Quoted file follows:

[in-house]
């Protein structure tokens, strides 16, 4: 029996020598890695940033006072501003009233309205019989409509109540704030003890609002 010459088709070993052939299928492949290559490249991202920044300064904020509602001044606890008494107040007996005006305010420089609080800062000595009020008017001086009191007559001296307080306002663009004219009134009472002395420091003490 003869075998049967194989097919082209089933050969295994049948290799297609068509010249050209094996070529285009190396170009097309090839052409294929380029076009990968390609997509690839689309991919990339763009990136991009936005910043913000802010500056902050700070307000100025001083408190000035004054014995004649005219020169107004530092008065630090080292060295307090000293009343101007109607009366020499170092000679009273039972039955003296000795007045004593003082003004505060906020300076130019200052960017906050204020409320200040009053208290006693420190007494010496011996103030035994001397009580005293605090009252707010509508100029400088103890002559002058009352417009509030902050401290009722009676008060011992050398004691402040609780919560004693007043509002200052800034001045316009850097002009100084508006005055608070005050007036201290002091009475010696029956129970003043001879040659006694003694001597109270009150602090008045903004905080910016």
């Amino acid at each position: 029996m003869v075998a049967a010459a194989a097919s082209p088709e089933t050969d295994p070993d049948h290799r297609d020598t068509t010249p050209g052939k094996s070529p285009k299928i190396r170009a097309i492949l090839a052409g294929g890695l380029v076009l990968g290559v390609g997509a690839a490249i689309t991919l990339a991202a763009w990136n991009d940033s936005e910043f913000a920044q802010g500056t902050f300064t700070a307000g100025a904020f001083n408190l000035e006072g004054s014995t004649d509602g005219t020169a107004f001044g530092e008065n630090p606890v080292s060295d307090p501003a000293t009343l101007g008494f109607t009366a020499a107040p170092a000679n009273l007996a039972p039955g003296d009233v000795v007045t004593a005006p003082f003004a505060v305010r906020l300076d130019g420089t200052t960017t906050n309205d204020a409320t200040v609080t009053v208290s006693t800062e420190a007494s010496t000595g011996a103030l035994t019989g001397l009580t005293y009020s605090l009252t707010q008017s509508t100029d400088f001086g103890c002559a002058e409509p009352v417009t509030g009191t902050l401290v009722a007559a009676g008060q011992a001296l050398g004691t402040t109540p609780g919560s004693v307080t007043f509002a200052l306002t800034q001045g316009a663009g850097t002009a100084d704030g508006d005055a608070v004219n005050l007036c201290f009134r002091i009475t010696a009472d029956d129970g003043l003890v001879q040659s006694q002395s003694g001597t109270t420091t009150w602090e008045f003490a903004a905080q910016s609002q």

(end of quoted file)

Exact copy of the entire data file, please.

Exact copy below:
[in-house]
């Protein structure tokens, strides 16, 4: 029996020598890695940033006072501003009233309205019989409509109540704030003890609002 010459088709070993052939299928492949290559490249991202920044300064904020509602001044606890008494107040007996005006305010420089609080800062000595009020008017001086009191007559001296307080306002663009004219009134009472002395420091003490 003869075998049967194989097919082209089933050969295994049948290799297609068509010249050209094996070529285009190396170009097309090839052409294929380029076009990968390609997509690839689309991919990339763009990136991009936005910043913000802010500056902050700070307000100025001083408190000035004054014995004649005219020169107004530092008065630090080292060295307090000293009343101007109607009366020499170092000679009273039972039955003296000795007045004593003082003004505060906020300076130019200052960017906050204020409320200040009053208290006693420190007494010496011996103030035994001397009580005293605090009252707010509508100029400088103890002559002058009352417009509030902050401290009722009676008060011992050398004691402040609780919560004693007043509002200052800034001045316009850097002009100084508006005055608070005050007036201290002091009475010696029956129970003043001879040659006694003694001597109270009150602090008045903004905080910016």
């Amino acid at each position: 029996m003869v075998a049967a010459a194989a097919s082209p088709e089933t050969d295994p070993d049948h290799r297609d020598t068509t010249p050209g052939k094996s070529p285009k299928i190396r170009a097309i492949l090839a052409g294929g890695l380029v076009l990968g290559v390609g997509a690839a490249i689309t991919l990339a991202a763009w990136n991009d940033s936005e910043f913000a920044q802010g500056t902050f300064t700070a307000g100025a904020f001083n408190l000035e006072g004054s014995t004649d509602g005219t020169a107004f001044g530092e008065n630090p606890v080292s060295d307090p501003a000293t009343l101007g008494f109607t009366a020499a107040p170092a000679n009273l007996a039972p039955g003296d009233v000795v007045t004593a005006p003082f003004a505060v305010r906020l300076d130019g420089t200052t960017t906050n309205d204020a409320t200040v609080t009053v208290s006693t800062e420190a007494s010496t000595g011996a103030l035994t019989g001397l009580t005293y009020s605090l009252t707010q008017s509508t100029d400088f001086g103890c002559a002058e409509p009352v417009t509030g009191t902050l401290v009722a007559a009676g008060q011992a001296l050398g004691t402040t109540p609780g919560s004693v307080t007043f509002a200052l306002t800034q001045g316009a663009g850097t002009a100084d704030g508006d005055a608070v004219n005050l007036c201290f009134r002091i009475t010696a009472d029956d129970g003043l003890v001879q040659s006694q002395s003694g001597t109270t420091t009150w602090e008045f003490a903004a905080q910016s609002q």